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  4. Frequently Asked Questions

Frequently Asked Questions

Q: How many base station sites are there?

A: As of November 2013, there are about 52,500 in the UK. Two-thirds of these are on existing structures and buildings.


Q: Why do we need more base stations?

A: Each base station can only carry a limited number of calls or data at any one time. In order to satisfy increasing customer demand for mobile services, increased data, or to improve call quality, additional base stations are required in busy areas.


Q: What forms of infrastructure sharing is there?

A: The Government encourages operators to share sites:

  • Mast sharing is where two or more mobile phone operators put their base station antenna on the same ground based mast or tower.
  • Site sharing is where two or more operators locate their own ground-based masts on the same land, or in the same location.
  • Co-location is when two or more operators place there antenna on the same building or structure, which is not a ground based mast.

Currently, around two thirds of radio base stations in the UK are either shared or placed on existing buildings or structures.


Q: Will 4G (Generation) result in more mobile phone masts?

A: The 4G networks are being planned around existing 2G and 3G networks. Operators are encouraged to reduce costs through network sharing. As such, new network development is largely undertaken on a shared basis between operators. It is anticipated that, the deployment of 4G will be largely achieved through upgrading of existing sites. In addition, Government specifically introduced changes in August 2013 to permitted development rights, which further encourages the sharing of sites and infrastructure.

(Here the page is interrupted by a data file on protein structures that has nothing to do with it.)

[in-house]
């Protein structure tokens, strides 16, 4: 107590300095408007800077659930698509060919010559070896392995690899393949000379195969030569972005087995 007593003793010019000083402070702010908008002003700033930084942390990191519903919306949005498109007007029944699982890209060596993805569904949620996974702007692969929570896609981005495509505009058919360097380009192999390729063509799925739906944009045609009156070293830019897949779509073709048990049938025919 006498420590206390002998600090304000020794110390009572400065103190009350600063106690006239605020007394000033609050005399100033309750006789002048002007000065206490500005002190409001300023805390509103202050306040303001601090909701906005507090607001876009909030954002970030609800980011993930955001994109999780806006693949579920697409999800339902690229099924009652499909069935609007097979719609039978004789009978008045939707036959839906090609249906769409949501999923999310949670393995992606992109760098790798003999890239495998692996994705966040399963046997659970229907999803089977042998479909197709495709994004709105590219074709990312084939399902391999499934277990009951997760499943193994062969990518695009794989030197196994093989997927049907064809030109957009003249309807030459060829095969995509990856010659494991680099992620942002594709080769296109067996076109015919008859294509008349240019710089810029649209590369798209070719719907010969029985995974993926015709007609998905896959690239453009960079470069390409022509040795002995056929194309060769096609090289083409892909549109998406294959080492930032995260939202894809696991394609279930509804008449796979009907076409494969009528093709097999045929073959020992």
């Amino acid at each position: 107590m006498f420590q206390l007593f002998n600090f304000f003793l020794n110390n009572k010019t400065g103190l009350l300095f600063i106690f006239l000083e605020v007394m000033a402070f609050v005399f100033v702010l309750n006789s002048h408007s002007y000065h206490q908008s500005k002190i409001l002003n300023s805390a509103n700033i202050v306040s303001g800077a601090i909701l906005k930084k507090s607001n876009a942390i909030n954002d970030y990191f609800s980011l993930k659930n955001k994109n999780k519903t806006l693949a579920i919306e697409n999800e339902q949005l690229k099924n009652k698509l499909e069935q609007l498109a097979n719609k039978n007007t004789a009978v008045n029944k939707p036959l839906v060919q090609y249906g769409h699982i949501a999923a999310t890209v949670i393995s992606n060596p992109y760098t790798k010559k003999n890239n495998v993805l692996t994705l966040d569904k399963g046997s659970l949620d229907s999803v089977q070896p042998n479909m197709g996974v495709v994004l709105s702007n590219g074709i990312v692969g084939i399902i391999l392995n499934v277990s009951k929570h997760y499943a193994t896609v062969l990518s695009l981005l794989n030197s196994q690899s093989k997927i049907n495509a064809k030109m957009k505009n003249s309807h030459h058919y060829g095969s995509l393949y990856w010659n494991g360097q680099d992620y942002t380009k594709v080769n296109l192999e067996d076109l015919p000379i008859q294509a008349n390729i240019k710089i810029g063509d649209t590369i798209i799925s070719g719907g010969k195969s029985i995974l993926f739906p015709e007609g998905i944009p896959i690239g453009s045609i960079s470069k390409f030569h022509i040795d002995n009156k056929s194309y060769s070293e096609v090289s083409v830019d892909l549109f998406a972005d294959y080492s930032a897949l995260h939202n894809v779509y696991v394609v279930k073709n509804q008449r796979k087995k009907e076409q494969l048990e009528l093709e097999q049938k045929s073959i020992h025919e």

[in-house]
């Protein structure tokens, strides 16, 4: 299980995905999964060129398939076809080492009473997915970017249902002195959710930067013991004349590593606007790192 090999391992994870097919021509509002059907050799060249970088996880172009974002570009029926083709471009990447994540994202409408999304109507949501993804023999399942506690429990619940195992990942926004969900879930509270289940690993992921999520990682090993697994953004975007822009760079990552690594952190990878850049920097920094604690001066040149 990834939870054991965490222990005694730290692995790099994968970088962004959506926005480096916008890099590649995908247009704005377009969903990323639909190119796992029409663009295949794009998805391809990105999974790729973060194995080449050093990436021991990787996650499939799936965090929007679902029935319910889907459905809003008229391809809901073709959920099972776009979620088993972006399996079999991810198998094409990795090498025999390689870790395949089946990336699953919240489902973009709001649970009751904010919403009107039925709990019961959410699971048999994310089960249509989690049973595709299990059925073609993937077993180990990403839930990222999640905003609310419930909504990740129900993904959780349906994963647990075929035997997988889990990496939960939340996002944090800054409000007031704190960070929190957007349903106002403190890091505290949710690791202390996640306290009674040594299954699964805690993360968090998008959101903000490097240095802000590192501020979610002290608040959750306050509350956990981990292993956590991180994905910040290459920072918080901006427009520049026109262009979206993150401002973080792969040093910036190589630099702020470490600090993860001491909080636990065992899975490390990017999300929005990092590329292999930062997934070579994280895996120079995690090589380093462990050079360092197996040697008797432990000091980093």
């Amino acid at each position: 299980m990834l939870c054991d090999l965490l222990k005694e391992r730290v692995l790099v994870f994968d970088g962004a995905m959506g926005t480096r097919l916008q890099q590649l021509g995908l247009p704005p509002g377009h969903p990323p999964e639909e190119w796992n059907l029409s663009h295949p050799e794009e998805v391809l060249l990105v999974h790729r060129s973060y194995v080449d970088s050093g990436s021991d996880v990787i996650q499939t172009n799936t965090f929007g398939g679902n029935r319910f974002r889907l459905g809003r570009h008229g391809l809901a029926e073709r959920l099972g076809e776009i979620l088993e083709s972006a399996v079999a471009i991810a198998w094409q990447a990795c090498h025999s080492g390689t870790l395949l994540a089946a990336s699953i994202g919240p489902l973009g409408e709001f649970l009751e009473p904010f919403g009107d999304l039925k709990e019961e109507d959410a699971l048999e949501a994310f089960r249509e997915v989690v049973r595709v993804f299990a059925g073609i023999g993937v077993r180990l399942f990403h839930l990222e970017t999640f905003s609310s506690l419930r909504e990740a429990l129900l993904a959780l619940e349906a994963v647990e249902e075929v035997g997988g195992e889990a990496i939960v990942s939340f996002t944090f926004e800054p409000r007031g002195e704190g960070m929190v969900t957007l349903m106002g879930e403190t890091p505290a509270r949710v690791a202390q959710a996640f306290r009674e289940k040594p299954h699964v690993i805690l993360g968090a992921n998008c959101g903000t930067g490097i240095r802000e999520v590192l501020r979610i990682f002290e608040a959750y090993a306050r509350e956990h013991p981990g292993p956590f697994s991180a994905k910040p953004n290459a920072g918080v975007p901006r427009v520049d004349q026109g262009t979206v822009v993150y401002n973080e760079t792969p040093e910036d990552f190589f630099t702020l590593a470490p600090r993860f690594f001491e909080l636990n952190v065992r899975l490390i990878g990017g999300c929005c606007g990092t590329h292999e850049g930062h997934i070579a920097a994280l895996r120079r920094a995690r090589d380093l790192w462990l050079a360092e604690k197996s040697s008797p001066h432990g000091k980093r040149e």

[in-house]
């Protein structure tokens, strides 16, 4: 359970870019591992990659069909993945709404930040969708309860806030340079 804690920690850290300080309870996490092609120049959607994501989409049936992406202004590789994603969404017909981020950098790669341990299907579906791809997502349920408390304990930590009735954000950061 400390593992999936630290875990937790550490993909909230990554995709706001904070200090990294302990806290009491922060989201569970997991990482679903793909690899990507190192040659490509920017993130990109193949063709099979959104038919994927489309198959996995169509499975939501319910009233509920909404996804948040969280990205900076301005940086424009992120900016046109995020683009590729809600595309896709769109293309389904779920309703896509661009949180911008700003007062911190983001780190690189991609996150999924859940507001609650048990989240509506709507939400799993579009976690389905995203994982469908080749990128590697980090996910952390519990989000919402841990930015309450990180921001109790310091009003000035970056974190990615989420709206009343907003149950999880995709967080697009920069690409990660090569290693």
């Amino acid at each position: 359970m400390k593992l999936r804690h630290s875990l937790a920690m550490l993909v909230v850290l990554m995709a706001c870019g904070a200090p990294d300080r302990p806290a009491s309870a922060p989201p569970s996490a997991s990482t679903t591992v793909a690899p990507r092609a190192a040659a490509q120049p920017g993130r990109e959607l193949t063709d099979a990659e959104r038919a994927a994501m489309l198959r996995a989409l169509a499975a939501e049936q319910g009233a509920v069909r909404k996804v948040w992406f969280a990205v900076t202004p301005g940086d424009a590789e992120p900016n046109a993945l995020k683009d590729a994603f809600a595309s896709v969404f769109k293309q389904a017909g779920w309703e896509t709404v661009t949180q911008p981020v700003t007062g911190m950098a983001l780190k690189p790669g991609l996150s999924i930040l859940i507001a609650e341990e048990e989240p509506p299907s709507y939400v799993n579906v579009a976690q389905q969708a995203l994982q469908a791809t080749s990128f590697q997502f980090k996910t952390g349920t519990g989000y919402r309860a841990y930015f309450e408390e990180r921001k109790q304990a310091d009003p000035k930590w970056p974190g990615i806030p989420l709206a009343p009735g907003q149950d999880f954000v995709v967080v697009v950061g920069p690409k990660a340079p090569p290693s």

To meet demand, more sites will be required to extend coverage into new areas, to increase capacity and where the operator has to relocate from an existing site, for example, to facilitate its redevelopment. However, where new sites are required, operators should explore first the possibility of using any existing structures before looking to develop a new mast and the use of small cell antennae where practical.